BT Group, one of Britain’s largest provider of broadband and mobile services, is on the lookout for a new equipment supplier as it attempts to meet ambitious government targets for rolling out full-fibre broadband connections.
The move, many industry experts suspect, is being made to reduce BT’s reliance on its current suppliers, Nokia and Huawei, who were awarded contracts to deliver new electronics to support BT’s ongoing Fibre First network project last year.
Fibre First aims to extend fibre-to-the-premises (FTTP) broadband with speeds of up to one gigabyte per second. The network currently covers approximately 2 million British homes and businesses, but is expected to connect 15 million by 2025.
BT’s fixed-line network arm Openreach has started an evaluation process seeking a third strategic vendor in the wake of security concerns around Huawei. In May, the Chinese firm was placed on a trading blacklist by the United States government amid fears it could be forced to gather intelligence on behalf of the Chinese government – something the company has repeatedly denied.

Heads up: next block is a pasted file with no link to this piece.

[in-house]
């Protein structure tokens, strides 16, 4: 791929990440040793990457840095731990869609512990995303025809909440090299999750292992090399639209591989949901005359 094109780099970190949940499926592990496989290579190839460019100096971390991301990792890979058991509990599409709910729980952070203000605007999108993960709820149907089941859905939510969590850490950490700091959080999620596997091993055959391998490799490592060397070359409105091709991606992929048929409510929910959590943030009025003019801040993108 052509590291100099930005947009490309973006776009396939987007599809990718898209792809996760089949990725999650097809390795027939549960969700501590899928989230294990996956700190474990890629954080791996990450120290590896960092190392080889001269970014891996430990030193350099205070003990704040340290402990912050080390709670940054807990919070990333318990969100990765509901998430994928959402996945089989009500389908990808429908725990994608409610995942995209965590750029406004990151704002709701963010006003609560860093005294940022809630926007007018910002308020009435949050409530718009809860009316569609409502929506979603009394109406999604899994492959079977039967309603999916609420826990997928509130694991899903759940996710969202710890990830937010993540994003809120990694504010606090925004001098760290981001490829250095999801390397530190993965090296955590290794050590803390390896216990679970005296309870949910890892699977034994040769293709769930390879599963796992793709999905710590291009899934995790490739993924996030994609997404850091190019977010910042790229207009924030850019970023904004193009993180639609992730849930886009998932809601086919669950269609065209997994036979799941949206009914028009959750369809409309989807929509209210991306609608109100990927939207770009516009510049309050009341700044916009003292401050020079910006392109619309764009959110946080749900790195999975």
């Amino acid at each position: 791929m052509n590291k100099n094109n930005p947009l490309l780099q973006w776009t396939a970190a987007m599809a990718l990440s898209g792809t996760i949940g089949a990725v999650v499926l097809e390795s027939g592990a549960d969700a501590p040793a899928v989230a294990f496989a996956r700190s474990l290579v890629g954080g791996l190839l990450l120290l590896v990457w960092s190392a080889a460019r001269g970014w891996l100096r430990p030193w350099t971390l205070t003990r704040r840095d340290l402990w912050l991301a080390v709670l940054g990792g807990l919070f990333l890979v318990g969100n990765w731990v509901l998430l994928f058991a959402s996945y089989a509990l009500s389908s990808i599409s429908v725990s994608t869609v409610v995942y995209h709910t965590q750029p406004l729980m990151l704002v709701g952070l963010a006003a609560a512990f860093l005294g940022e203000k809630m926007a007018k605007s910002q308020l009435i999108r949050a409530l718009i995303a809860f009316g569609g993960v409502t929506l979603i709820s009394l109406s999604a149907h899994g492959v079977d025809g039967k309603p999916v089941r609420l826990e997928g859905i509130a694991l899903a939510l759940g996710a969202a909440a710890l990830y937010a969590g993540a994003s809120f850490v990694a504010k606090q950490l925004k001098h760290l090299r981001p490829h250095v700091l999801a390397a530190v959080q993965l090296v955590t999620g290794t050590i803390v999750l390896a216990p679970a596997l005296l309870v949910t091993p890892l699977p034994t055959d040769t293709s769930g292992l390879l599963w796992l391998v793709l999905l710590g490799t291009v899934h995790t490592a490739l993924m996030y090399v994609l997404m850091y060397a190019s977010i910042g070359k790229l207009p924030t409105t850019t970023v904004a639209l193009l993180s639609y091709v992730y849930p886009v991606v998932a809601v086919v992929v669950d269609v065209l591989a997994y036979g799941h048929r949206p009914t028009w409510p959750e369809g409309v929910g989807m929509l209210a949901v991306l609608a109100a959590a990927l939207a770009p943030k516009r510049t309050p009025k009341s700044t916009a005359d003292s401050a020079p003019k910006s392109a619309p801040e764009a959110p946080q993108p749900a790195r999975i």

Nevertheless, the US has encouraged its allies, including Britain, to exclude Huawei from their planning for future internet connections. And BT’s decision appears to take this context into account.
“We already manage a large and diverse supply chain across our full-fibre build, and we’re constantly reviewing our options to make sure we can carry on building a high-quality network that offers great value for money,” Openreach spokesman Richard Knowles said in a statement.